<<Here>> if you would like to take a look in more detail.
I also promised in that post that students WOULD eventually get to the traditional algorithm. You'll also remember that I said that the traditional algorithm was a 4th grade standard so we are still eeking out as much place value understanding as possible as taught through addition.
If you want to skip to the addition strategy jump below to the large letters that say "STRATEGIES START HERE". Otherwise, keep reading to see how we have bridged the gap between these basic skills and larger sums.
Our second graders have been working towards this goal over the past few months. They have done extensive work in the world of place value and also in mental addition strategies. I am condensing here <in a big way> but one aspect of place value work they have studied is grouping and renaming units. 25 is 25 ones but is also 2 tens 5 ones. 345 is 345 ones, 34 tens and 5 ones or 3 hundreds, 4 tens and 5 ones. Etc.
Additionally, they are thinking of addition and subtraction in terms of place value. For example, if you have 46 and want to add 10 more, a student well grounded in place value knows that 46 is also 4 tens and 6 ones. "+10" is really just adding another ten. The result is 5 tens and 6 ones or 56.
|Here is a look at some of the place value work we have been doing.|
You would likely solve the problem by thinking something like "59 + 10 is 69. Two more is 71." Or, 50 + 10 = 60. 9 + 2 = 11. 60 + 11 is 71." Students have learned ways to note this mental strategies and, as they have, their mental math has really grown.
Strategies Start Here
*If you are REALLY in a hurry, scroll down to the bold conversation below*
I walked into a 2nd grade class last week ready to show them a new way to organize 2-digit numbers vertically **read: leading to the standard algorithm*. Students would be using place value disks to show addition. If you aren't familiar with place value disks, they are foam disks about the size of a quarter that say "1" "10" "100" etc. They are a non-proportional model that students who already understand the magnitude of 1s, 10s, and 100s can use to organize their learning when working with place value.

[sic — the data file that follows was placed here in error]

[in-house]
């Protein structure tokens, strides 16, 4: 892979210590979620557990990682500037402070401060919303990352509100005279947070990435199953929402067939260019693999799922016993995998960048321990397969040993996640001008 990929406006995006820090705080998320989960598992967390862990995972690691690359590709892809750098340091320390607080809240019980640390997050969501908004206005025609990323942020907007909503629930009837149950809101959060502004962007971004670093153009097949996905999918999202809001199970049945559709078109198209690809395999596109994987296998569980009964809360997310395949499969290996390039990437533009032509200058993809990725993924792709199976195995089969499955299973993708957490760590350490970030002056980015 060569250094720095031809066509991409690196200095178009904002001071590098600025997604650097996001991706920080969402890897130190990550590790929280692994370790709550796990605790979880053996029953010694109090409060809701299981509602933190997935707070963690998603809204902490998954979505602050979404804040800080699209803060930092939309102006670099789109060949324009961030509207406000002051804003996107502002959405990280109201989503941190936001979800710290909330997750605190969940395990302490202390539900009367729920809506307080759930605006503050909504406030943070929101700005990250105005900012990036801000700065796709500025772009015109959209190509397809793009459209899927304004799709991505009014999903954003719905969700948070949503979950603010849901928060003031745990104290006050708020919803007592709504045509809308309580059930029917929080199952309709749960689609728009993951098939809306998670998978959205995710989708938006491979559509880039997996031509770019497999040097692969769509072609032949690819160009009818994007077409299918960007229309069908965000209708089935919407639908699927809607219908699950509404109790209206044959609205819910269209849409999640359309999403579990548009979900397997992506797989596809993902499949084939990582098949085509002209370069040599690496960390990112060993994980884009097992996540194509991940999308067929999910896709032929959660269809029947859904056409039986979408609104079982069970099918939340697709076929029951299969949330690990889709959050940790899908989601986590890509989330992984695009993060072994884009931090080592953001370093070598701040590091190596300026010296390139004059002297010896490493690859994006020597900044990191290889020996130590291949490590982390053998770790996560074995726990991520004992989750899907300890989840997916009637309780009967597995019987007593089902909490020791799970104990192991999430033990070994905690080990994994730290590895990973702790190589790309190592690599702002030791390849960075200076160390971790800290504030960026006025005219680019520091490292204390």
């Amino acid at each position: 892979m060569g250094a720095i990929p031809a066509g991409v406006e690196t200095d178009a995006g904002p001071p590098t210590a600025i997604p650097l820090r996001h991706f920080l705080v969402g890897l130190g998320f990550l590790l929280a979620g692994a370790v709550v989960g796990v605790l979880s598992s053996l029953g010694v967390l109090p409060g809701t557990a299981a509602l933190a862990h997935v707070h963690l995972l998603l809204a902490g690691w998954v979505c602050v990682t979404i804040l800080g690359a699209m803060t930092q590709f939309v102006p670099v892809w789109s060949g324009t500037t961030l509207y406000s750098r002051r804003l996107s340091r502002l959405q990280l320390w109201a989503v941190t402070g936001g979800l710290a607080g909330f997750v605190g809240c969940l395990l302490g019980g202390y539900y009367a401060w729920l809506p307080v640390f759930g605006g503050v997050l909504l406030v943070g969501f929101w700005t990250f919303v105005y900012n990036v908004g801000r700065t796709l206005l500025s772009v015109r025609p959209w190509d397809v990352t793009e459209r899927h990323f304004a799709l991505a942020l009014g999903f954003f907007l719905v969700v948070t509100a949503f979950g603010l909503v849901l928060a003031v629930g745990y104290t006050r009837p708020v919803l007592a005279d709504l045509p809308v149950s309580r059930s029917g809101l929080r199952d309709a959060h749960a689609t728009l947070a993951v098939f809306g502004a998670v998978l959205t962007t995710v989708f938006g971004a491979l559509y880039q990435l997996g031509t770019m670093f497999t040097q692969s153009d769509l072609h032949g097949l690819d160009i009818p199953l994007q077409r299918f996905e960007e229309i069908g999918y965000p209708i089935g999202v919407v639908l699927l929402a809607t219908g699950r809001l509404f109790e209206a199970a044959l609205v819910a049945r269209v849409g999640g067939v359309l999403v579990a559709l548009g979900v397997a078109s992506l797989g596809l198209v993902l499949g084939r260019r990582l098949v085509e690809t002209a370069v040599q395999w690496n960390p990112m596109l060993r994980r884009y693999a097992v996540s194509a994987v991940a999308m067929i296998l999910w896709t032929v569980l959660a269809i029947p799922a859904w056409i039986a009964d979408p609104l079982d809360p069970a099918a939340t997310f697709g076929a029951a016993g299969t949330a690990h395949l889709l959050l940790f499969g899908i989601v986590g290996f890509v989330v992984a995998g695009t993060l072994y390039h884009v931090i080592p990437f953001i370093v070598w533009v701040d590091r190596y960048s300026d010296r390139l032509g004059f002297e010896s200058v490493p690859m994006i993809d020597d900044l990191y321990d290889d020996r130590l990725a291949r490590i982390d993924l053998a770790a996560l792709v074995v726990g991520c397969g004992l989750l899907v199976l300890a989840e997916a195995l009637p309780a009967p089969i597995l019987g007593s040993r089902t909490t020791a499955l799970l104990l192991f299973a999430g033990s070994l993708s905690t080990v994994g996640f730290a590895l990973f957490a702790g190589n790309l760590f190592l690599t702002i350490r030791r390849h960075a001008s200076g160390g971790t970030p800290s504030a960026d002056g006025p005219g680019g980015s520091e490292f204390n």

To add 59 + 12, students would build 59 with 5 tens disks and 9 ones disks horizontally. Below this number they would build 12 by showing 1 ten and 2 ones. Students would then look at the ones and determine how many there were:
T: What is another way to say 11.
S: 1 ten 1 ones.
T: How could we regroup our ones to show 1 ten 1 ones.
S: Trade 10 ones in for a 10 disk
Easy as pie.
So we did. We traded in ones for tens. We found the total number of tens and ones and were pleased to find the answer.
This was the first day of this new instruction on NON-mental addition strategies. We weren't doing any writing or algorithm to accompany the number disks. And something funny happened.
T: Can we build 23 + 72?
S: Do I have to? It's 95. I did it in my head.
T: Alright, I'll give you a harder one. How about 34 + 57.
S: I can do that in my head too!
... thank you place value and mental strategies... No worries, they built them all "because when numbers get larger you will be glad you learned to organize your work!"
So the next day, students were tasked with writing numbers that match their number disks. *Read: The traditional algorithm". Their work in place value again supported this work. Here's what a problem might sound like:
T: Let's build 75 + 18.
S: [Build 7 tens and 5 ones horizontally. Below, they build 1 ten and 8 ones.]
T: How may ones are there in the two numbers together?
S: 13 ones.
T: What is another way to say 13?
S: 1 ten 3 ones.
T: Can you regroup your disks to show 1 ten and 3 ones?
S: [Students trade in 10 ones disks for 1 ten disk]
T: On our paper we can show 13 ones as "1 ten and 3 ones". Let's put the 1 ten in the tens column above [or below, on the line if you are doing "New groups below"] the 7 and the 1. We'll put the 3 ones below to show the total.
T: How many tens do we have in all now?
S: 7 tens plus 1 ten is 8 tens. Add in the new 10 and we have 9 tens.
T: What is the total?
By thinking explicitly about teen numbers as tens and ones, students give meaning to the traditional "carry the 1". Fewer students are making errors like carrying the 1 where no new 10 exists, not carrying a ten when there ARE more than 10 ones and other errors that demonstrate a lack of understanding.
Even better? When a student does make an error, you know that there is a breakdown in place value and addition understanding rather than an error in a procedure. When the algorithm is built on place value and understanding the results will be more consistently successful!